And then, ready or not, the day came. Not as we had planned, or rather, how I had willed it to go in my well-laid birth plan that included a soothing water birth and a romantic view of Westminster Palace. Three weeks before D-Day (delivery day), a student midwife discovered that - what we had always assumed was a bum lodged under my rib cage - was in fact a head. The head of a baby who had not yet turned upside down like a good girl. Oh no, already she was giving us defiant attitude! I started to worry about how hard I had been pushing on that bum-head, attempting to dislodge it from beneath my sternum. In any case, I was given a two week deadline to ‘turn her’ or going under the knife would be the only option. Well, not exactly the only option. I was told by the lovely midwives that I could try to have her breach the ‘natural way’. But also that none of the doctors had much experience delivering babies bum-first, and that it would probably involve cutting and the aid of some apparatus that looked more suited to a plumbing or construction project than a birthing room. Nothing about THAT sounded very natural to me!
So I put every waking thought and all my efforts into attempting to turn her in utero, which turned out to be our very first mother-daughter power struggle. The External Cephalic Version - a barbaric grotesque procedure by which three doctors push on your abdomen with great force and manually attempt to turn the baby - failed. As did the sessions of hypnotherapy and moxibustion (a Chinese alternative treatment that involves holding giant herbal cigars, lit, to your toes). Yes, it WAS crazy! Absolute lunacy! But each was worth the effort – I had to try! This girl (me) who had previously mourned for herself at the very idea of parenthood, was now doing everything in her power to make sure she would ‘get to’ suffer the undeniably worst part of motherhood – labour! I can’t explain it; all I know is that it must have been part of the evolutionary process my brain went through on the pregnancy journey. I wanted to deliver my baby like every other woman, in the God-given natural way – even if it meant indescribable pain and genital deformation. When friends questioned my determination, I told them that to have a planned caesarean felt like cheating; like running a marathon only to get a lift the last kilometre of the race. The fact that I hated running and always believed runners to be closet masochists never dawned on me at the time.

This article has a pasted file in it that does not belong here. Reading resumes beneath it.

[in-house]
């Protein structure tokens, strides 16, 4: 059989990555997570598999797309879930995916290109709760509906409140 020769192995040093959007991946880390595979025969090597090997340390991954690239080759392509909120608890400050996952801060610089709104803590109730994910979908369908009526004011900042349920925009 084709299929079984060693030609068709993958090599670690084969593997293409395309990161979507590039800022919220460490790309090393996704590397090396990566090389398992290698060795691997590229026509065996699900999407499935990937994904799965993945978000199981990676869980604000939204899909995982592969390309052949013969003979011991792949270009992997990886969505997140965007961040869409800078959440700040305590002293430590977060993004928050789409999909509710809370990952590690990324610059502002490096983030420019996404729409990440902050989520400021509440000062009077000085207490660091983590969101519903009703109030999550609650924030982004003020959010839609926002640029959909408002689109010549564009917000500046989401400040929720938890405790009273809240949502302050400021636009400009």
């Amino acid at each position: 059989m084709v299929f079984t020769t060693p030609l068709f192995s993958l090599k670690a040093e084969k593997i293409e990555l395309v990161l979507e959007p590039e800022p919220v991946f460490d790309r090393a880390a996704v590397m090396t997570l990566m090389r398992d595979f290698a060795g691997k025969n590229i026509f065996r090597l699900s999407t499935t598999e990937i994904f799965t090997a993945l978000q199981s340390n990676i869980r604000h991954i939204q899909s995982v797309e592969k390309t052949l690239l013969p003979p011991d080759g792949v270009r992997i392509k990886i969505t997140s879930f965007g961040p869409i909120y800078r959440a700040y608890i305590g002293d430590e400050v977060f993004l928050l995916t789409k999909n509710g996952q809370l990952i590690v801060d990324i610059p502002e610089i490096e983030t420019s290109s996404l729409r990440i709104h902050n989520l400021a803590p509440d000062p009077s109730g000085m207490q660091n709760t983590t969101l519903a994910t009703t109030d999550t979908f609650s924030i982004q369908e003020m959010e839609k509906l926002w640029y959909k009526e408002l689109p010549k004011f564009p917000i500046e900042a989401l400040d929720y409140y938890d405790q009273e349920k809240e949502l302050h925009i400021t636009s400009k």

But also, I was terrified of surgery. To this day I still don’t understand why I was more afraid of surgery than labour! I think in my naïve little brain, I thought I would be in control during labour. Where as in surgery I would be frozen and paralysed, a helpless subject under the surgeon’s knife. Even though I was pretty confident in my hospital and the fact that I wouldn’t be meeting Dr. Frankenstein in the operating room, the idea of that kind of helplessness terrified me.
Despite my best efforts, it was not to be. My baby, or ‘Bad Baby’ as we lovingly called her on the eve of her birth, had other plans. That was lesson number one in Infant Parenting 101 – your ‘plans’ do not matter whatsoever. Baby is going to do whatever she does, and she won’t ask your permission. It was indeed one of the most surreal experiences of my life. Dear hubby and I went to bed one evening, for the last time as a childless couple, knowing that by noon the next day we would be parents. And we were. As my former work colleagues were having their lunchtime ciabattas, I was having my lunchtime baby. The whole idea struck me as so bizarre, that before we left for the hospital I made sure to change my facebook status to ‘Andrea is… having a baby’. Simply because I could. I can just imagine what a sad git some of my facebook ‘friends’ must have assumed I was, to soldier on through my contractions and make a detour in my labour process, long enough to update my status on the social networking site.
So we got to the hospital early in the morning, and waited in line for our turn to have a baby. Like queuing for an oil change. And then she made her grand enterance to this nutty world. Our amazing little daughter came into our lives very quickly on a Friday at midday, to the gentle serenade of ‘Radiohead Live at Glastonbury 2003’ in the background. It’s also a very odd thing, choosing background music for the birthing process. As peculiar as our choice may have been, I did have to wonder if the surgeons were ever forced to usurp control and draw the line (“I’m sorry m’am, but I don’t think I can focus properly, your Iron Maiden is too off-putting…”). Later, the surgeon did say it was the first time anyone had played Radiohead, but also offered that he had delivered babies to much worse.